Appeal, No. 148, Jan. T., 1950, from order of Court of Common Pleas of Berks County, Aug. T., 1950, No. 187, in case of Commonwealth of Pennsylvania v. Anton M. Wagner. Order affirmed.
Randolph C. Ryder, Deputy Attorney General, with him Frederick J. Bertolet and T. McKeen Chidsey, Attorney General, for appellant.
Albert S. Readinger, with him Raymond K. Hess, for appellee.
Before Drew, C.j., Stern, Stearne, Jones and Bell, JJ.
OPINION BY MR. JUSTICE JONES
The defendant was arrested by a State policeman for driving an automobile on a State highway at a speed of 65 miles per hour. The officer made an information before a magistrate for the traffic violation involved and the defendant paid a fine and costs for the offense. Thereafter,
the Secretary of Revenue, acting pursuant to the authority conferred by Sec. 615(b) 2 of The Vehicle Code, as amended (Act of May 1, 1929, P.L. 905, 75 PS § 192(b) Pkt. Part), cited the defendant and, following a hearing, suspended his operator's license for a period of ninety days because of his above-mentioned violation of Sec. 1002(b) 6 of The Vehicle Code, as amended (75 PS § 501 Pkt. Part). The defendant appealed the suspension to the Court of Common Pleas of his county and the court entered upon a hearing of the matter as provided by Sec. 616 of The Vehicle Code, as amended (75 PS § 193 Pkt. Part). Subsequently, the court filed an opinion and entered an order sustaining the appeal, the effect whereof was to revoke the suspension and reinstate the operator's license. The Commonwealth has appealed.
From the evidence adduced at the hearing on the appeal, the learned court below found that the appellee had operated his automobile on a State highway at the time alleged at a speed in excess of 50 miles an hour; that there were no aggravating circumstances attending the infraction, such as carelessness or recklessness in the operator's control of the vehicle; that the highway was wide; that the weather was clear and dry; that, at the time of the occurrence, there was little other traffic on the highway; that the petitioner had driven approximately 35,000 miles annually for each of the past nineteen years in his occupation as a travelling salesman and had never before been charged with speeding; and that he had need for his operator's license in his work.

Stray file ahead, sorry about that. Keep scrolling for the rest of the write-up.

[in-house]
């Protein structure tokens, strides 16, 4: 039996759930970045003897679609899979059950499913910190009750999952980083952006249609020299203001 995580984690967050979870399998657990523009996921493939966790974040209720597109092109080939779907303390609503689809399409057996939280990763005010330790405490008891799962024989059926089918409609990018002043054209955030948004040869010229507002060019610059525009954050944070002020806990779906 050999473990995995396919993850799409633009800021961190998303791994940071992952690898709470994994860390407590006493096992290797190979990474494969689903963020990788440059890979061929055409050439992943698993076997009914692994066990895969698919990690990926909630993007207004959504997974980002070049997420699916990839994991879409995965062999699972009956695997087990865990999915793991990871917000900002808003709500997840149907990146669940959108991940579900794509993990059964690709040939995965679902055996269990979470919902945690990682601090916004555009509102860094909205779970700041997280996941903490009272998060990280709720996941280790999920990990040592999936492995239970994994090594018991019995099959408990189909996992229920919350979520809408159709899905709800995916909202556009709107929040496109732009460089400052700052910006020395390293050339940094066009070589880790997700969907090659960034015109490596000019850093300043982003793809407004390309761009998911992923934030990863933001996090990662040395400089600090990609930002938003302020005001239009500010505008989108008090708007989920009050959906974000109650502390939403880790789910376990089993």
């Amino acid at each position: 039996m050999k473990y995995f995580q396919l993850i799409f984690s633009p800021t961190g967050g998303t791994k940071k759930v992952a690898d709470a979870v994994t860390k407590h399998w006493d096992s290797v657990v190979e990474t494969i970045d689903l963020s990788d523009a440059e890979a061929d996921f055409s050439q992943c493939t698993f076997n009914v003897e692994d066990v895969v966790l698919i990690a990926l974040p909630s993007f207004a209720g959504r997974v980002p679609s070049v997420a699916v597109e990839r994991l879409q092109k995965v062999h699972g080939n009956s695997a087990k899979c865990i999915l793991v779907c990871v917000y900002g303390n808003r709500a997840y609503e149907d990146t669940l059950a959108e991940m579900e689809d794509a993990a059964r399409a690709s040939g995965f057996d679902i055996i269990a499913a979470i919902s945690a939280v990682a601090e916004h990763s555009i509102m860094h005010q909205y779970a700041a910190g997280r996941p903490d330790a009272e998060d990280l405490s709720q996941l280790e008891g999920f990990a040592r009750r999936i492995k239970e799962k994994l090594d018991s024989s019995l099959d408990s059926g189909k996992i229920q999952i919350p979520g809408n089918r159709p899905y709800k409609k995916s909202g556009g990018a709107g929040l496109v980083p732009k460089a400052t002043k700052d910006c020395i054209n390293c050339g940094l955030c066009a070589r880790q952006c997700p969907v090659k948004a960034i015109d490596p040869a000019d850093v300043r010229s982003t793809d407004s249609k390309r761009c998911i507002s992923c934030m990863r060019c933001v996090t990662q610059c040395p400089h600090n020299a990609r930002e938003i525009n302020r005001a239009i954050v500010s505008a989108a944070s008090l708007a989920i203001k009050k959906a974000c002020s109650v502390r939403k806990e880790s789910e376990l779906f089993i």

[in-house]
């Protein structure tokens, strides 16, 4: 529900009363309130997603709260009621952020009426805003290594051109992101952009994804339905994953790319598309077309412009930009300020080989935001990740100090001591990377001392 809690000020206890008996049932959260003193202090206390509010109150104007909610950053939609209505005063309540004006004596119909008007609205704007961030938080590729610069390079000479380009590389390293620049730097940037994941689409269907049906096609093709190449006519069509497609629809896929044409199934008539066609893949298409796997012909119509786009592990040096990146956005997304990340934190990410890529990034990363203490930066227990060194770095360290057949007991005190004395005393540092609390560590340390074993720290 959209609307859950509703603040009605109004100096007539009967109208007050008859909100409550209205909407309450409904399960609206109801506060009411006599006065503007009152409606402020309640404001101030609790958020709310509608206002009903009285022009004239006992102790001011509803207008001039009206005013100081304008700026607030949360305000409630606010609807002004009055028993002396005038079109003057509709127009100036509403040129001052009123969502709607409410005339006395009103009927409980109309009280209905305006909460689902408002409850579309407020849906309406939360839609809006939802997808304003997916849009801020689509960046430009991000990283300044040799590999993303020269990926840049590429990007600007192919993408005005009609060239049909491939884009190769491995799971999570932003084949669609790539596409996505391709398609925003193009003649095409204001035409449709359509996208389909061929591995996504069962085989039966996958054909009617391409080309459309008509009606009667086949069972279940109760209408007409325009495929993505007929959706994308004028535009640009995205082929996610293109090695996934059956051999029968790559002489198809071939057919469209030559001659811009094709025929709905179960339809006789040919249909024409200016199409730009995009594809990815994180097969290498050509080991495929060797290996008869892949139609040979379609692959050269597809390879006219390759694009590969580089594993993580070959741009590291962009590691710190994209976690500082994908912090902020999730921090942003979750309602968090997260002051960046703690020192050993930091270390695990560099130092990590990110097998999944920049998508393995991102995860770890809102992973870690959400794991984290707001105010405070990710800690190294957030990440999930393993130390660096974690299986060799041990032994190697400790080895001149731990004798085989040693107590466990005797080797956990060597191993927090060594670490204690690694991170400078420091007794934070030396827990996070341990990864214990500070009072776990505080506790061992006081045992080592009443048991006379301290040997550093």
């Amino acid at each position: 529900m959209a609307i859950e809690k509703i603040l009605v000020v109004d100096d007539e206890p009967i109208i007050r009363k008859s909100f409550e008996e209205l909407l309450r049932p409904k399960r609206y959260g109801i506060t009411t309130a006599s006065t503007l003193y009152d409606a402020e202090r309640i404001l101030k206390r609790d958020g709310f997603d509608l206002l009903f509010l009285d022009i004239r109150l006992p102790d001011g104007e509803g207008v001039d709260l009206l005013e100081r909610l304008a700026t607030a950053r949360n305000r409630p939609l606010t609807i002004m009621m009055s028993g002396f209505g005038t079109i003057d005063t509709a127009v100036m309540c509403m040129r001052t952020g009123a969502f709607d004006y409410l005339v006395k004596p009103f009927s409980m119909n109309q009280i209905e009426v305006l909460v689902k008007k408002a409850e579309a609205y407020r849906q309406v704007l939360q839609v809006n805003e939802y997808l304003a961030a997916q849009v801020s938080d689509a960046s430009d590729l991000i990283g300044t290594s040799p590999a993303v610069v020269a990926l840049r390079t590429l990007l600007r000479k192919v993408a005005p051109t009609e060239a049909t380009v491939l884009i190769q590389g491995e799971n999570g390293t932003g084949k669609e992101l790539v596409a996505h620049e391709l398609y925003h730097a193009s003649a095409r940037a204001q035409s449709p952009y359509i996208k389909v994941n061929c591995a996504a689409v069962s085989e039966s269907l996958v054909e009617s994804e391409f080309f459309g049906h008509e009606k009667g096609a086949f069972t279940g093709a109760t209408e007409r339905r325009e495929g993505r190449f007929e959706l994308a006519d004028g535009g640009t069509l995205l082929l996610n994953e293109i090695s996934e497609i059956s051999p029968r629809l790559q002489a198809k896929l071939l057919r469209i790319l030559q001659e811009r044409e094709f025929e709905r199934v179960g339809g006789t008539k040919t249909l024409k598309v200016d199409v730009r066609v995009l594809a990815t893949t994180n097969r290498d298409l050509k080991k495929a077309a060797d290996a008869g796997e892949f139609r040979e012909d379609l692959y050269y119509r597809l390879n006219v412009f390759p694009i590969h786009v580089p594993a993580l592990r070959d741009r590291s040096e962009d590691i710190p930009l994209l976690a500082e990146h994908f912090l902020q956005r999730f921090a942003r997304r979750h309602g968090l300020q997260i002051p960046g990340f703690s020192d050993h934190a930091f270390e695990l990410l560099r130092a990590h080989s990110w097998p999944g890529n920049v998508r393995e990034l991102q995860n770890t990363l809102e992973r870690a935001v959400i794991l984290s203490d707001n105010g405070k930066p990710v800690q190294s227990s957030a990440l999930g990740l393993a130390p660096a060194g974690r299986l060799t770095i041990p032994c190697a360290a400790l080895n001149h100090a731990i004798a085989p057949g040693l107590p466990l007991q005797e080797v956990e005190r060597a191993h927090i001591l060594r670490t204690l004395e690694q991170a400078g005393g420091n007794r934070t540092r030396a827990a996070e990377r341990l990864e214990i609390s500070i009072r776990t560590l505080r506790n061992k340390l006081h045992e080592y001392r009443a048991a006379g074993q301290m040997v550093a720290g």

It is the Commonwealth's contention that, on the appeal from the suspension of the petitioner's license, the power of the court of common pleas was restricted, by the very words of the Code (Sec. 616), "... to [determining] whether the petitioner is subject to suspension of operator's license... by the secretary under the provisions of this act", and that, the court below having found that the petitioner had violated the Code in the
manner alleged, there was nothing left for the hearing court to do but to sustain the Secretary's suspension of the petitioner's license. Unfortunately for that contention, it was ruled by this court a number of years ago that the original requirement of Sec. 616 of The Vehicle Code of 1929 that the hearing court "... determine whether the petitioner is subject to suspension of operator's license... under the provisions of this act [emphasis supplied]" meant that "... the court [was] to hear de novo the witnesses of the Commonwealth and the witnesses of the licensee, and, from the testimony taken,... determine anew whether the operator's license should be suspended" (Emphasis supplied): Commonwealth v. Funk, 323 Pa. 390, 399, 186 A. 65 (1936). Thus, the ...